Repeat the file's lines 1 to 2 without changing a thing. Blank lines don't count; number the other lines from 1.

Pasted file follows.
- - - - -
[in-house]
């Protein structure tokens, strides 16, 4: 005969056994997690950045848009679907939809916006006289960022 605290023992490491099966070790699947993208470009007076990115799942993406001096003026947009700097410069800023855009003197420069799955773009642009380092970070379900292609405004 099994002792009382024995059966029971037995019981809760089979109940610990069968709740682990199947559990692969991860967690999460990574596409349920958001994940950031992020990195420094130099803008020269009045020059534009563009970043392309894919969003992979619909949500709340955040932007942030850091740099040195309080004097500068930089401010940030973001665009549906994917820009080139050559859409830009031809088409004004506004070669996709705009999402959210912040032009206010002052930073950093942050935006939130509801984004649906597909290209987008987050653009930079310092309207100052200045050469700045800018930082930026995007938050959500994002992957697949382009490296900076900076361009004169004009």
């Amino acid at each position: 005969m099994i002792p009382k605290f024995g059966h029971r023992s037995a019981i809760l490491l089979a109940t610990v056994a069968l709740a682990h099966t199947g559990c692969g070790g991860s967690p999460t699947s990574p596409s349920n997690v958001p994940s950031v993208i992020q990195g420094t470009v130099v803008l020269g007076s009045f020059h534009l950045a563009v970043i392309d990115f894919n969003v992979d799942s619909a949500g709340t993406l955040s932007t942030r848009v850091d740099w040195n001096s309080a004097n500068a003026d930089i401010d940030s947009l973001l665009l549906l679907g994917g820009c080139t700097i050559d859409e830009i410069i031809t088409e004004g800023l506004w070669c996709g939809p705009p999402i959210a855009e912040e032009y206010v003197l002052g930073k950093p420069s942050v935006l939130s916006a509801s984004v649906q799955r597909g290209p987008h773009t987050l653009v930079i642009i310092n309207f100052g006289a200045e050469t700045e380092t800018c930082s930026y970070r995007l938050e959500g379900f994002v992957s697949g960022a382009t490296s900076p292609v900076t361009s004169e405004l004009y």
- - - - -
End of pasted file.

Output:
[in-house]
């Protein structure tokens, strides 16, 4: 005969056994997690950045848009679907939809916006006289960022 605290023992490491099966070790699947993208470009007076990115799942993406001096003026947009700097410069800023855009003197420069799955773009642009380092970070379900292609405004 099994002792009382024995059966029971037995019981809760089979109940610990069968709740682990199947559990692969991860967690999460990574596409349920958001994940950031992020990195420094130099803008020269009045020059534009563009970043392309894919969003992979619909949500709340955040932007942030850091740099040195309080004097500068930089401010940030973001665009549906994917820009080139050559859409830009031809088409004004506004070669996709705009999402959210912040032009206010002052930073950093942050935006939130509801984004649906597909290209987008987050653009930079310092309207100052200045050469700045800018930082930026995007938050959500994002992957697949382009490296900076900076361009004169004009």